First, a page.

Man with smartphone in range of sensor network

Sensor sensibility: How it can help make smart phones secure

Fourth of four parts

As developers find more uses for increasingly powerful smart phones — from acting as sensors that collect and process all kinds of data to situational awareness tool for first responders  — security inevitably becomes a concern.

In this series

Smart phones as sensors: locating snipers, or parking spots

Agencies see a lot of potential in using sensor networks made up of smart phones for any number of military and civilian uses. Read more.

Take a picture, and 4D app gives you the details

Hybrid 4-Dimensional Augmented Reality, developed at Virginia Tech, can give responders situational awareness, detail what's inside a building or tell how something works. Read more.

When smart-phone technology hits the wall

Even smart phones have their limits, but developers are finding ways to build sophisticated sensors than can connect to phones and expand mobile networks. Read more.

Agencies are touting the basic steps for securing smart phones, vendors are adding high degrees of physical and logical security and government security standards have been updated to cover mobile devices.

But greater functionality also could require a commensurate approach to keeping phones and data secure. In one case, developers are working on tools to use smart-phone sensors — which are being used in many of these new projects — to keep them safe by triggering enforcement of security rules.

Jules White, professor of electrical and computer engineering at Virginia Tech, is developing systems that can look at the risk on a device and allow someone to have access to information when they are in a specific room or context.

The system, called OptioCore, is a customized overlay of the Android operating system that, when combined with OptioMDM mobile device management software, can set rules for when employees can access data, what data they can access and whether they can take that data with them.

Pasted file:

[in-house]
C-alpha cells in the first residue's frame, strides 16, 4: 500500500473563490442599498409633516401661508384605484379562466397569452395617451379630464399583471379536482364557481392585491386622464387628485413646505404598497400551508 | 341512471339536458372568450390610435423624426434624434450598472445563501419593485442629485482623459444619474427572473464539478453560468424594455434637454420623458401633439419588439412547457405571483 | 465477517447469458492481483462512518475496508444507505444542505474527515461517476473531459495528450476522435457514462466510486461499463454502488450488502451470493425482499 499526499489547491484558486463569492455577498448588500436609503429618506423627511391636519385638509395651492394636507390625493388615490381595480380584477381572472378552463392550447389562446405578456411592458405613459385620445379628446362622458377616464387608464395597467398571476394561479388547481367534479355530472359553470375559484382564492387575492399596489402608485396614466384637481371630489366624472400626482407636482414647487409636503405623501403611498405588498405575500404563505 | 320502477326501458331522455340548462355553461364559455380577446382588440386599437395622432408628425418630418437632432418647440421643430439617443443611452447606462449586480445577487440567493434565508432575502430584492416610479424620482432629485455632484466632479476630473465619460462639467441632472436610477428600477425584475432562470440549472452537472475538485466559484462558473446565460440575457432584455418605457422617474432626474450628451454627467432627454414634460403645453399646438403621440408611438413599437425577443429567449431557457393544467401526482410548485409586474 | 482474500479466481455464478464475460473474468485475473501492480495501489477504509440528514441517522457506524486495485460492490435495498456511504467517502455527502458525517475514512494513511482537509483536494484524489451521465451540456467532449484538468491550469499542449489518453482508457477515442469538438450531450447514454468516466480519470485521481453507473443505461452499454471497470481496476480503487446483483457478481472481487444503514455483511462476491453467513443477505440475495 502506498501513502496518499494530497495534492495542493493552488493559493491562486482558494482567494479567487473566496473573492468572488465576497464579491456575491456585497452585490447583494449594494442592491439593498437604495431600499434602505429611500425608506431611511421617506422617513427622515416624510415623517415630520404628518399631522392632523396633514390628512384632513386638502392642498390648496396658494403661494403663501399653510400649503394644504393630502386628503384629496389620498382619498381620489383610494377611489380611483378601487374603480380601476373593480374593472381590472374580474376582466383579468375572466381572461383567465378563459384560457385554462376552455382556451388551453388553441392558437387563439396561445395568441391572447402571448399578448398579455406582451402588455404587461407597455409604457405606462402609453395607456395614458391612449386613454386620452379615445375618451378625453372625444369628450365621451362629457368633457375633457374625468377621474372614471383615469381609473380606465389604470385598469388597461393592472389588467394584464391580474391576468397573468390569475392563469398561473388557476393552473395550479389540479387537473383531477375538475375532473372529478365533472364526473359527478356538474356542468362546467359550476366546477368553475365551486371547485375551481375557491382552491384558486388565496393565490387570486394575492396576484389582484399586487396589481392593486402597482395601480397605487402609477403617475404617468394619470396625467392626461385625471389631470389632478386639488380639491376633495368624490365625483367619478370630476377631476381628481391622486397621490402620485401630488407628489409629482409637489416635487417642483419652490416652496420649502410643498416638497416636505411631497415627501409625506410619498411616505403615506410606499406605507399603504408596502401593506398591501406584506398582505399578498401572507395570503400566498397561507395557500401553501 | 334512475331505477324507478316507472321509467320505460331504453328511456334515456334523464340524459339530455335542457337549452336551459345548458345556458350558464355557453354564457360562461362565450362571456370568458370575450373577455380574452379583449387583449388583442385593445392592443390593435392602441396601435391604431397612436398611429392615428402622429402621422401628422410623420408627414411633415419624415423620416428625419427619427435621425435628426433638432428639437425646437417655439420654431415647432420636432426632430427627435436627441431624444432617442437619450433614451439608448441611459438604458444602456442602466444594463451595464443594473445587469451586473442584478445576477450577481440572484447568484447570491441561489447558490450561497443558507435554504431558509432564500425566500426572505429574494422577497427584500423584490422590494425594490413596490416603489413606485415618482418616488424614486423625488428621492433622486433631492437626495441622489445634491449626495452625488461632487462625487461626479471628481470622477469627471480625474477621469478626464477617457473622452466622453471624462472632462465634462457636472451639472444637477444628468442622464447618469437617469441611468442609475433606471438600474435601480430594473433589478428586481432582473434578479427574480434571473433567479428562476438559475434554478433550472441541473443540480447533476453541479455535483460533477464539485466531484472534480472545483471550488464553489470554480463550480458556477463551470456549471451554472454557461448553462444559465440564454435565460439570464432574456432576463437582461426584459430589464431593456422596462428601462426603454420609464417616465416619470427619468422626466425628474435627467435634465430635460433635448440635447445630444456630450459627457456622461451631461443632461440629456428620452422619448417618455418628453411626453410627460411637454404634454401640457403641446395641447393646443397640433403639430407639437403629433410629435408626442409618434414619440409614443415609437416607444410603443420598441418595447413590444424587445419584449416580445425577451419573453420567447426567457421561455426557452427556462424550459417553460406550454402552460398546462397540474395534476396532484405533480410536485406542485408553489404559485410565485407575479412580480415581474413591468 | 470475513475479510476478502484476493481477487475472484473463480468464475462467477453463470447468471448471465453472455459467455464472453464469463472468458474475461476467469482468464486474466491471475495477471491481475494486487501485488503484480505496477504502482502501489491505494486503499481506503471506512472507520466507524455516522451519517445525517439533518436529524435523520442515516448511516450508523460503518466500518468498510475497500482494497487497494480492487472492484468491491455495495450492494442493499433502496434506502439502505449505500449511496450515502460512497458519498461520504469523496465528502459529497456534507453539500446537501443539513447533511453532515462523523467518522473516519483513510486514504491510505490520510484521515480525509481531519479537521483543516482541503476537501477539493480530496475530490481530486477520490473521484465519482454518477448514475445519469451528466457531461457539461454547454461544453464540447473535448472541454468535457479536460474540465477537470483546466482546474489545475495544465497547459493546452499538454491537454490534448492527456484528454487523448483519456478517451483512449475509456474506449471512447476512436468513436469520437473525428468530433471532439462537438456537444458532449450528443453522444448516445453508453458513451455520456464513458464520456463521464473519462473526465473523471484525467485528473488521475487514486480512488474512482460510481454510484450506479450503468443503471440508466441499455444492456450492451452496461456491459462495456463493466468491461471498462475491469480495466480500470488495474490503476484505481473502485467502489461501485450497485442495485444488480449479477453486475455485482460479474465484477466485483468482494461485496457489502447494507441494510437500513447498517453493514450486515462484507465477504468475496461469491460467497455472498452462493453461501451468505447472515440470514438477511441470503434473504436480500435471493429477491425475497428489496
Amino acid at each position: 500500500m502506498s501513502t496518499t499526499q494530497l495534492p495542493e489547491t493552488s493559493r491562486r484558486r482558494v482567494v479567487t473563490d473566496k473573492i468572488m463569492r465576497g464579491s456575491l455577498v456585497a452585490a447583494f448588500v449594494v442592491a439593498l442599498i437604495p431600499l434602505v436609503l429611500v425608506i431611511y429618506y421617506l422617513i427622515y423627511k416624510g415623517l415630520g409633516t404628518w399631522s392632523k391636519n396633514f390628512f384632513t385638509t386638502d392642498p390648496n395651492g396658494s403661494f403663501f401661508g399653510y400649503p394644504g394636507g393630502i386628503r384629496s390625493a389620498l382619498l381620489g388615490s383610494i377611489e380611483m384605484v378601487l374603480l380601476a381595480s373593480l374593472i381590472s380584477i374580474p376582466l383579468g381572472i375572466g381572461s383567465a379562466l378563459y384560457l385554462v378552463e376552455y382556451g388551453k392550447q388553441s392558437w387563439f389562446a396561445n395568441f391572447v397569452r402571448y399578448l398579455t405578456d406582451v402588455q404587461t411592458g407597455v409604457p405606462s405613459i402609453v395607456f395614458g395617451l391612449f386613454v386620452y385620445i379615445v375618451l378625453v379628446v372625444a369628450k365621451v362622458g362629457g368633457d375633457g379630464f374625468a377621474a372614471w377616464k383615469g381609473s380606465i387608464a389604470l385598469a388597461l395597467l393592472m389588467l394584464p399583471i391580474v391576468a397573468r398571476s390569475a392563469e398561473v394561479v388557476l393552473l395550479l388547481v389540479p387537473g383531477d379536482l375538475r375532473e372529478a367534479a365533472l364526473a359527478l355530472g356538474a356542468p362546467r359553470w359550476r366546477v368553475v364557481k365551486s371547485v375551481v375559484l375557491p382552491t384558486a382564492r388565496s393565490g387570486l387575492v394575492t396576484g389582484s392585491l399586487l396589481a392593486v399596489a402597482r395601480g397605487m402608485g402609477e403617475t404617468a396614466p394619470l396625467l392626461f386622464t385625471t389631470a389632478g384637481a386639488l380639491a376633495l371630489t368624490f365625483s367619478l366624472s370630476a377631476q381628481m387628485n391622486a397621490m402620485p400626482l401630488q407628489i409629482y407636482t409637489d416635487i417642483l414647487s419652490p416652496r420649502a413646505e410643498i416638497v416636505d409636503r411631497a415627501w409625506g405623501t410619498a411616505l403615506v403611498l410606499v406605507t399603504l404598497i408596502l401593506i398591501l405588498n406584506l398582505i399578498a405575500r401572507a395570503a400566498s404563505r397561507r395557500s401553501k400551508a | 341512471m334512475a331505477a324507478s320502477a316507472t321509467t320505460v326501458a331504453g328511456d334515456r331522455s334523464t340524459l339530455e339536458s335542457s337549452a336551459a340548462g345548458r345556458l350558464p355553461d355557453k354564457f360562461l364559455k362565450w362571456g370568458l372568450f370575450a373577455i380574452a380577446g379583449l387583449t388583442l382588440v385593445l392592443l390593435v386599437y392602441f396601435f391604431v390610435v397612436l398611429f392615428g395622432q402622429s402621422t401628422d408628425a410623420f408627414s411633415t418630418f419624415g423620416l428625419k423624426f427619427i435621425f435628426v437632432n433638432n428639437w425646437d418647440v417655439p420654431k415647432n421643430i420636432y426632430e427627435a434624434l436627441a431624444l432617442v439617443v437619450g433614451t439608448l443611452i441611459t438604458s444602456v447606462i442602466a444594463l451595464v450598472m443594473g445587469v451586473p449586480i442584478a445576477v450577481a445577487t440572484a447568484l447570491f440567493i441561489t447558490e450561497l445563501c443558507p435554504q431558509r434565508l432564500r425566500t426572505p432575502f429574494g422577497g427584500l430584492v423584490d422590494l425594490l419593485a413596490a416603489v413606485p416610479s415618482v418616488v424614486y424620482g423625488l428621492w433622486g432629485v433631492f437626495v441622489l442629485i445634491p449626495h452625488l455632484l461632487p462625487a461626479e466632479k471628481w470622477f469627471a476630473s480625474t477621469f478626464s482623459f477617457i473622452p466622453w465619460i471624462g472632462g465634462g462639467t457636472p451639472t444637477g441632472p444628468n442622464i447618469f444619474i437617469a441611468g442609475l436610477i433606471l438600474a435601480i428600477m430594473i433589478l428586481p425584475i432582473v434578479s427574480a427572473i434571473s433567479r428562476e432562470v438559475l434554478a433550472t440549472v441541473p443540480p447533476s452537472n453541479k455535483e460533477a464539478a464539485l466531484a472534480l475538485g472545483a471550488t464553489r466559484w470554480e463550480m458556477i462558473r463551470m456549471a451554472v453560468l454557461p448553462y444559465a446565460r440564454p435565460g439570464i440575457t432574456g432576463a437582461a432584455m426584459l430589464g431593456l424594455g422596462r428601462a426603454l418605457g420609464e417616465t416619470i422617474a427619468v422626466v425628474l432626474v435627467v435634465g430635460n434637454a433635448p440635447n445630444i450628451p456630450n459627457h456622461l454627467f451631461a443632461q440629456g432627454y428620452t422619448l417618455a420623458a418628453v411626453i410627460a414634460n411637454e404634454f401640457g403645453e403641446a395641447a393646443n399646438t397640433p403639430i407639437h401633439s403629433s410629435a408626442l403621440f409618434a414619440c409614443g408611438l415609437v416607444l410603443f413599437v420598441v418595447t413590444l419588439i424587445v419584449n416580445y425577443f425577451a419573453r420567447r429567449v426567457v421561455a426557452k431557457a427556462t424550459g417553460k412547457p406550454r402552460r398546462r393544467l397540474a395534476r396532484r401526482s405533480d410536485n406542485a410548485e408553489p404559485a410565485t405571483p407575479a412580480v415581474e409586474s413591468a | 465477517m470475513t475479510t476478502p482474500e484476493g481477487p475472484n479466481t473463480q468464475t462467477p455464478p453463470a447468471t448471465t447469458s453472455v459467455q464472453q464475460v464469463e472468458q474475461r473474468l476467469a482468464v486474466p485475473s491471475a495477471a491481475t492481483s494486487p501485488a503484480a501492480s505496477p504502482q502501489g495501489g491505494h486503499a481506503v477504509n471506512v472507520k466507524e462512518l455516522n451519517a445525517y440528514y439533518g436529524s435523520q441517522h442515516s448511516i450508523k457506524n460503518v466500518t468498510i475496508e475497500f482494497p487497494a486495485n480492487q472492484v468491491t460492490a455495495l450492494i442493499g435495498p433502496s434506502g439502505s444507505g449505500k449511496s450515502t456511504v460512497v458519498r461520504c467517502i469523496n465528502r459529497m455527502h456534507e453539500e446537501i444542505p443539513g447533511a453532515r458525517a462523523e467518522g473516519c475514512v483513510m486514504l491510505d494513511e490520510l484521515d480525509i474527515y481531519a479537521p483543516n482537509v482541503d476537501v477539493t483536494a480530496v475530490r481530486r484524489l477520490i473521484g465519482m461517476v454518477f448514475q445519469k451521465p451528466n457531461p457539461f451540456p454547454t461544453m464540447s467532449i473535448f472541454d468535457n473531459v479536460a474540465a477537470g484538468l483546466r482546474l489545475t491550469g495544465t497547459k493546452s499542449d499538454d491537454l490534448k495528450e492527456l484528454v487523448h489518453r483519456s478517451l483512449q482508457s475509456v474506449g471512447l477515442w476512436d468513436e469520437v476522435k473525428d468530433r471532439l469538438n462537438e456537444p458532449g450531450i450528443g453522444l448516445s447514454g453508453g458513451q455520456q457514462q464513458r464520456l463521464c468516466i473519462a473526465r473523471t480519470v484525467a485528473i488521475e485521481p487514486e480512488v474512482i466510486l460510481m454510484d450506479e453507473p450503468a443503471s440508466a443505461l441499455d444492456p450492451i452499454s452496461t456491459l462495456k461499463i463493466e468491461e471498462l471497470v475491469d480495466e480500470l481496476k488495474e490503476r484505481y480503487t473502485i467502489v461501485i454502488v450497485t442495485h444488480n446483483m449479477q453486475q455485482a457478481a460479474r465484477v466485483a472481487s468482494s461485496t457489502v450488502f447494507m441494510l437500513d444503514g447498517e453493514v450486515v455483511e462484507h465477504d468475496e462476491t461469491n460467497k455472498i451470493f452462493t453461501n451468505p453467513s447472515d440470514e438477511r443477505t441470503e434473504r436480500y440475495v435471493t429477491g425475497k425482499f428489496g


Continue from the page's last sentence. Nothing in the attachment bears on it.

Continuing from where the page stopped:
“We were working on a system where it could automatically detect when you’d entered a specific room and give you access to specific information when you’re in that room and, the moment that you left that room, [it would] ensure that none of that information was cached on your device,” he said.

Other rules for controlling access could include time of day, what other applications are running on a device at the time, even a user’s proximity to a fixed point.

It would enforce the rules using Near Field Communication (NFC) plus a tether.  “The phone is tethered to a Bluetooth or other signal that’s being broadcast in the location,” White explained.  “Then you have to keep the cryptographic exchange going with the beacon to prove that you’re still there. If you miss a beat in that exchange with the room, it knows that you’re no longer there and it cuts off access.”

White says his team is also developing context-based control over information on a device. “We developed a security layer for Android so that you could write rules like, ‘If somebody’s on my corporate network we are going to automatically shut off access to all non-corporate apps,’” he said.

Expanded uses for mobile devices, as well as the potential security concerns, may just be getting started. But finding ways to use new functionality not just for data collection and distribution but as a means of securing them could help agencies make the most of their potential.


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